If we ever find viruses on Mars or another distant planet, they may resemble the ancient viruses scientists have discovered frozen deep in a glacier in Tibet. Researchers say ice samples taken from the Tibetan Plateau ice cores contained the genetic codes for 33 viruses, including 28 previously unknown to science, USA Today reports. The Ohio State University researchers, whose study was published in the journal Microbiome, believe the viruses originated in the soil or plants, not in humans or animals. They were found in ice cores that began to freeze almost 15,000 years ago; they were removed from the Guliya ice cap at an altitude of 22,000 feet in 2015. The researchers say the methods used could help detect viruses in other extreme icy environments, including the moon and Mars.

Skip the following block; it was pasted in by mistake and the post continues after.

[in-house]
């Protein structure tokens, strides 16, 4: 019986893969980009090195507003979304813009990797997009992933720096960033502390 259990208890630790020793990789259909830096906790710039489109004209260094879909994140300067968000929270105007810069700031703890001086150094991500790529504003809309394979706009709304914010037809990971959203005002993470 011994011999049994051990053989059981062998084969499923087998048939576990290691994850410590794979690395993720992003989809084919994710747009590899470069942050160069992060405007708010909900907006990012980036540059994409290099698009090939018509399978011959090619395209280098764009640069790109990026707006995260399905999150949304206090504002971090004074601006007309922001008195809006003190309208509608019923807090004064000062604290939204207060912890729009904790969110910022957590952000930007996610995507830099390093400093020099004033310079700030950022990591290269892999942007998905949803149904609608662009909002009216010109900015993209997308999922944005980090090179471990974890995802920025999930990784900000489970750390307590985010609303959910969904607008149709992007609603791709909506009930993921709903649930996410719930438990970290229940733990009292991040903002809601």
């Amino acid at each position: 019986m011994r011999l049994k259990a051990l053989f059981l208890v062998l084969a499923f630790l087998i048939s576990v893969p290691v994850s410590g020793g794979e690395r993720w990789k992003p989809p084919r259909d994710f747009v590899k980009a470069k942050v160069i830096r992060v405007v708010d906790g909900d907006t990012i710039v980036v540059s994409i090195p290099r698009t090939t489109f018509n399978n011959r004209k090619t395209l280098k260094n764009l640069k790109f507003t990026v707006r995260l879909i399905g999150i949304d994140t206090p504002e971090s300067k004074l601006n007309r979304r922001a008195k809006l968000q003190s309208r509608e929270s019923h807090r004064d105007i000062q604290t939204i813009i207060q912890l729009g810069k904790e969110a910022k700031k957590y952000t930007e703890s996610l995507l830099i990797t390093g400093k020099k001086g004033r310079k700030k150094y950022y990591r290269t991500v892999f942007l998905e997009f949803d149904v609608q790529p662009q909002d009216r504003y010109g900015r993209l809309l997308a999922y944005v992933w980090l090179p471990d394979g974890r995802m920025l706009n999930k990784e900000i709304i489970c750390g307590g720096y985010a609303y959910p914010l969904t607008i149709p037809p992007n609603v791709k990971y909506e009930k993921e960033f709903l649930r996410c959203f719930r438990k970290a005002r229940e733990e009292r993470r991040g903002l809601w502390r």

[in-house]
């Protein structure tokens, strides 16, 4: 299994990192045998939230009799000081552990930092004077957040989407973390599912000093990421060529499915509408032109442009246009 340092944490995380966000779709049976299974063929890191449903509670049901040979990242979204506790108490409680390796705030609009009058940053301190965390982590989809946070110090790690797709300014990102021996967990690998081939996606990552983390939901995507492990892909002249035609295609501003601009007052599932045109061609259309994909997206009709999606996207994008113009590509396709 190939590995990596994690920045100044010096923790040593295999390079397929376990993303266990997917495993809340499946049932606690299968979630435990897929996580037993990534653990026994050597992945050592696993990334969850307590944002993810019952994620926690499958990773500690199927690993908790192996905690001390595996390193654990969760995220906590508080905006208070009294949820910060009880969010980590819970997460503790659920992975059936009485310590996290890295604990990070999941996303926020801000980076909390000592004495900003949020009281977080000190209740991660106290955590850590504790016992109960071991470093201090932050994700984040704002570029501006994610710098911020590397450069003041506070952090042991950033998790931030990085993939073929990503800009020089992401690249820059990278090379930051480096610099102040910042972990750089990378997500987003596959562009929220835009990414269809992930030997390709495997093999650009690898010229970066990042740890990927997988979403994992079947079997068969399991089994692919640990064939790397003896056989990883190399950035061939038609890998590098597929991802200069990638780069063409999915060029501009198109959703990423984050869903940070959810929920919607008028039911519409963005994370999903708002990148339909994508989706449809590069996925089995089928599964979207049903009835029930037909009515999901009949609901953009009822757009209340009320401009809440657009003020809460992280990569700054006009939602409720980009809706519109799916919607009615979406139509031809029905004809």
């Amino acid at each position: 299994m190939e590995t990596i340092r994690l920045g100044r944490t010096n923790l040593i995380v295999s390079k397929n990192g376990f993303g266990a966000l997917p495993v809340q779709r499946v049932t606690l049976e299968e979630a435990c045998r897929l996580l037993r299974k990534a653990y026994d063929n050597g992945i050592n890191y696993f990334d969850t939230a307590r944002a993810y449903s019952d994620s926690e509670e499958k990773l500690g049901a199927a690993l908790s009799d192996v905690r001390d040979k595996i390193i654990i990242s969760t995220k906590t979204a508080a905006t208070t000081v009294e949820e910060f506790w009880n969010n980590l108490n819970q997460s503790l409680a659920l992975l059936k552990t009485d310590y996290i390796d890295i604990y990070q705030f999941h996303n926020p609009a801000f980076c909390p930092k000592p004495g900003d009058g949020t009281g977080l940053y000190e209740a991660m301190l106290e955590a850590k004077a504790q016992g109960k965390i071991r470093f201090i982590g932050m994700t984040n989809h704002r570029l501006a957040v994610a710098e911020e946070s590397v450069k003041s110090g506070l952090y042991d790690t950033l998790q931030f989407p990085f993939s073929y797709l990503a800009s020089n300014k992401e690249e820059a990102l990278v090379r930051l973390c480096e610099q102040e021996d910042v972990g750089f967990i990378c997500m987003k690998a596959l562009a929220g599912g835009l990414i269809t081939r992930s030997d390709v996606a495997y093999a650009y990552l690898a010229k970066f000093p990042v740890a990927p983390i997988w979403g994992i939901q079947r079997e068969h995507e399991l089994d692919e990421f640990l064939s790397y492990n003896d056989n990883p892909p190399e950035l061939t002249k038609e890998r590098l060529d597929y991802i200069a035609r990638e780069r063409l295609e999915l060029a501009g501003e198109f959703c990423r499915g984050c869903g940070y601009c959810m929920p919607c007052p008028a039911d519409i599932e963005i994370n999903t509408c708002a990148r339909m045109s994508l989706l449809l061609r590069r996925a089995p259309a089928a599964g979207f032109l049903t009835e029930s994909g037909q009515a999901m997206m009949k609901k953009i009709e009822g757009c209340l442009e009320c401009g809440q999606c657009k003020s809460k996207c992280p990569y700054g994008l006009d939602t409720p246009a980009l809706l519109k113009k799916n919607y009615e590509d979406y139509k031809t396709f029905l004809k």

"These are viruses that would have thrived in extreme environments," says study co-author Matthew Sullivan, per Ohio State News. "These viruses have signatures of genes that help them infect cells in cold environments—just surreal genetic signatures for how a virus is able to survive in extreme conditions." The microbiologist tells Gizmodo that the viruses the team recovered will not pose a threat. "They are "immediately ‘killed’ by the chemistry of nucleic acids extraction, so the viruses are not active," he says. Researchers warn, however, that with the melting of glaciers worldwide accelerating, more viruses could be released in an uncontrolled manner. "Such melting will not only lead to the loss of those ancient, archived microbes and viruses but also release them to the environments in the future," they wrote. (Read more viruses stories.)